The UK turnaround plan is also ‘delivering on its objectives’ and the troubled travel giant should hit (low) market expectations for the coming full year.

Tui Travel’s update was – as you’d expect – even more upbeat, although the bottom line message was the same, which is that everything appears to be ‘on track’.

Summer 2012 numbers were strong with improved margins and load factors, and there’s even an encouraging start to the winter 2012/13 season, especially in the UK where products like all-inclusive resorts appear to be selling well.

But much the most interesting set of numbers hasn’t come from the UK but from American-based cruise giant Carnival which released its third quarter numbers at the beginning of last week.

As with both Thomas Cook and Tui, the headlines from Carnival were broadly positive, with earnings (at $1.53 per share) exceeding the market consensus – although overall revenues quarter on quarter declined by 7%.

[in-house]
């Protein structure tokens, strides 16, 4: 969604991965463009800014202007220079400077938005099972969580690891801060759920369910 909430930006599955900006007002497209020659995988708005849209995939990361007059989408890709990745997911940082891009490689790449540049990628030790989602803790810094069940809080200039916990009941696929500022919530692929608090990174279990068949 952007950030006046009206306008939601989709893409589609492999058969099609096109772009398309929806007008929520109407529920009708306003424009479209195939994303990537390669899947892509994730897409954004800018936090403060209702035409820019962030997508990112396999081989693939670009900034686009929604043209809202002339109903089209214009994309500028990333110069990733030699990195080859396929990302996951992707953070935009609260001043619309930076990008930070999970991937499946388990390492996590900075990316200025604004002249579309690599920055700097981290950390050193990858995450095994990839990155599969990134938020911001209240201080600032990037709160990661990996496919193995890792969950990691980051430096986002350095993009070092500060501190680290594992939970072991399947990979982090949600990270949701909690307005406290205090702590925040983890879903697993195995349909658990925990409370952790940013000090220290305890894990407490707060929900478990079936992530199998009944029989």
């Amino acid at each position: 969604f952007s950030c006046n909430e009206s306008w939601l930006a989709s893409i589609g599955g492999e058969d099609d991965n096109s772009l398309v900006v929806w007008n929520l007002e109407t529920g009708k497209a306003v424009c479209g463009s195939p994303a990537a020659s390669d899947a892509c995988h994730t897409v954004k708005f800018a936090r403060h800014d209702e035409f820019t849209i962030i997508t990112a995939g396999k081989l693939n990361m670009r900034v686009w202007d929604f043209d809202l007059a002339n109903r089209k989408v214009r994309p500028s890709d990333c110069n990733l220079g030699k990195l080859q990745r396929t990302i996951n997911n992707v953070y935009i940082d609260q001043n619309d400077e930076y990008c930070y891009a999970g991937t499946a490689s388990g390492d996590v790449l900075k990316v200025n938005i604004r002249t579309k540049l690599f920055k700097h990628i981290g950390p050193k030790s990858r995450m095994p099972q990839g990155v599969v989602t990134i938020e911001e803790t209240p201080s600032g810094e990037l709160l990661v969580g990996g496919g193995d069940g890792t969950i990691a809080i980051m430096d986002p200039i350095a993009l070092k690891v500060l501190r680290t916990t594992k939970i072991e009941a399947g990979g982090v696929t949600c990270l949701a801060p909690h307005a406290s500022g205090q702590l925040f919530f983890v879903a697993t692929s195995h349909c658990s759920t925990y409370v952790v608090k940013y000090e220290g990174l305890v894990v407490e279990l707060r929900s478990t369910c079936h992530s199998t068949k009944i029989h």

But once you dig into the numbers a nuanced, slightly more complicated picture emerges.

Business was strong as you’d expect in the core US market where consumer spending is surprisingly robust but trading was also surprisingly positive in the UK and Germany with the Southern European markets the inevitable laggards.

Looking forward to the next three quarters – in 2012 and 2013 – the management revealed in a call to analysts that advance bookings are likely to be behind last year’s numbers with prices  slightly lower, although both those metrics had “recently strengthened” with Europe surprisingly positive.

Stepping back from these patchy but positive numbers, one is struck by a number of observations.